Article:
Arriving in Jaipur was much more relaxing than Agra, even though we were told to get off at the wrong stop. We were able to arrange an auto from the pre paid ticket window and found our hotel without too much trouble. The traffic was the wildest we'd seen so far in India, and perhaps all trip, with the exception of Addis, but Pearl Palace was set on a quaint little side street. Our third floor room was quiet from traffic, and the home of a delightful family of pigeons who cooed loudly each morning and likely spread dander throughout our stuff. The rooftop was serene and served up the best food in town.
With two days to spend here we were able to take it easy with two full mornings of sightseeing and the hot afternoons left for relaxation and planning. The first morning we set out for the Pink City, the old part of Jaipur where laws dictate that all buildings are pink.
The first stop was another Jantar Mantar, built by the same man, Jai Singh, as the one in Delhi (plus three others); Jaipur's is the biggest and best preserved site for cosmic calculation. We discovered that the tall tower is built so that the shadow from the sun moves one millimeter per second. It was neat to watch plants get enveloped so quickly in shadow and we mourned the loss of our video camera's time-lapse feauture.
Next, it was on to the City Palace. Far from falling apart, this ancient building is still in use and the home of the descendants of Jaipur's royal family. We marveled at the Mubarak Mahal, or Welcome Palace, and its beautifully carved archways. We saw the two largest silver objects in the world, 1.6 m tall vessels that the Maharaja Singh II took to England with him, full of the water from the Ganges. Then we passed under the great peacock gate (autumn), and those of the other three seasons that adorn the palace's inner courtyard. In each art gallery we found ourselves looking more at the lavish decor and painted/carved ceilings than any of the paintings. On the way out we caught a puppet show and a snake charmer charming some lethargic cobras.
The second morning we started at the Royal Gaitor, where many great maharajas are honoured through impressively carved marble cenotaphs. We strolled through the three sections, all void of other tourists and had a bit of a scare from a protective mother monkey who obviously wasn't used to humans visiting this off-the-beaten-track attraction. The carvings were exquisite throughout depicting elephants, lions, and horses. It was here that we got our first views of the "Great Wall of India" as our driver called it that wound its way through the hills connecting all the sites we would visit that day.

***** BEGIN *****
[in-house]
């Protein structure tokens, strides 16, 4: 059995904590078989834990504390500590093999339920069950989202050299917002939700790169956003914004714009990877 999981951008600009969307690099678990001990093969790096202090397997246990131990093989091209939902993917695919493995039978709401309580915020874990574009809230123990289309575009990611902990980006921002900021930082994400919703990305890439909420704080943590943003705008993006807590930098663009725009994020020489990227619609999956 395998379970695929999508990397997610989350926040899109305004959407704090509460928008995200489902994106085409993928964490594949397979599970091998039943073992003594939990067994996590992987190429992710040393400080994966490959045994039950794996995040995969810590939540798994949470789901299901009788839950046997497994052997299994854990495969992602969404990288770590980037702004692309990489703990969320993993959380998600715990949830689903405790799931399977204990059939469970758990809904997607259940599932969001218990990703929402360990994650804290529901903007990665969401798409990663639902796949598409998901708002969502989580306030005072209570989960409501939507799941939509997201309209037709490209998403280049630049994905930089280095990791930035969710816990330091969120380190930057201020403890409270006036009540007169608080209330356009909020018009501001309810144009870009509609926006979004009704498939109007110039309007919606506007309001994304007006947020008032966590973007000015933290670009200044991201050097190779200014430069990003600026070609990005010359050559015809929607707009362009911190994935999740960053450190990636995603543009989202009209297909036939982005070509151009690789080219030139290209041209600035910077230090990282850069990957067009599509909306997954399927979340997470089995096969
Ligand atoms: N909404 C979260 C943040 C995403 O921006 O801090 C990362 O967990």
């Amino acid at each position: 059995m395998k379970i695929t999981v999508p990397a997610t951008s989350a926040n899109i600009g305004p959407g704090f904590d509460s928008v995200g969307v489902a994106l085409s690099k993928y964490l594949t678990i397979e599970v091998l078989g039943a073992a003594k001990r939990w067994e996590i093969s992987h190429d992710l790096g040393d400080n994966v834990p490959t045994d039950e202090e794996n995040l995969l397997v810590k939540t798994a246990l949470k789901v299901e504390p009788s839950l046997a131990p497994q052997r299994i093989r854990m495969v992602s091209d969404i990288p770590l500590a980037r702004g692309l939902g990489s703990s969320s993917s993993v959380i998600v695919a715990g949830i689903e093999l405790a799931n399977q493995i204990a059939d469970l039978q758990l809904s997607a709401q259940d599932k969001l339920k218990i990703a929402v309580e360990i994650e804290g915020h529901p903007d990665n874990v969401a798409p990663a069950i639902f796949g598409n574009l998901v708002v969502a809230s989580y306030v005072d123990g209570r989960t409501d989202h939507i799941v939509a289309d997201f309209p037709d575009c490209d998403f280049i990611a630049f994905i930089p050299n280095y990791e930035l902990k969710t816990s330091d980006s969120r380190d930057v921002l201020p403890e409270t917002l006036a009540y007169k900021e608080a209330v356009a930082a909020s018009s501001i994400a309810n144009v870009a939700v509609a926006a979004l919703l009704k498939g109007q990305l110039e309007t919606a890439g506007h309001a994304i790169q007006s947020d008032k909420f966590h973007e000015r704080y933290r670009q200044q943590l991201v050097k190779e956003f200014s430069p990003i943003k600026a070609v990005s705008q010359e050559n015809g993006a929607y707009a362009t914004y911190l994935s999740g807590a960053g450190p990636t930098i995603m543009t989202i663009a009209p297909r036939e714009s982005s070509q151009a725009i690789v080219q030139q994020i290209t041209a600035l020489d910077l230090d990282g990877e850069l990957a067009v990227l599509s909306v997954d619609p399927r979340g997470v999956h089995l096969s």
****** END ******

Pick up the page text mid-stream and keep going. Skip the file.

Next, we headed outside Jaipur proper to the original capital of Jaipur state, Amber, to see the fort and palace. We chose to walk rather than ride one of the unfortunate elephants, though we still got a 'too-close-for-comfort' experience when trying to enter the main courtyard from the same gate.
Inside, Erin was most intrigued with the veiled marble screens upstairs, where the women could watch the happenings away from prying eyes. Craig appreciated the sheer height of the fort walls rising out of the rocky hillside.
We also spent some time gazing at the Hall of Victory's mirrored walls and ceiling.
Up the windy hill that our auto driver took with impressive, body-jarring speed, was the Nahargarh Fort, or 'Tiger Fort.' It seemed connected to Amber Fort by a wall reminiscent of China's. It was mainly falling apart, but offered views of the new and old city from its roof.
On our way back down the hill we stopped to admire the view of the Water Palace, built as a vacation spot for one of Jaipur's kings (he would notably come here without his family for some debauchery). It is no longer in use but we noticed some boats taking people over to tour it. While looking out over the hillside, something drew our attention away from the palace... a peacock came gliding down the mountain just above the treeline. Its regal body soaring, stunning wings trailing behind, was an astonishing sight, and made for the perfect ending of our day!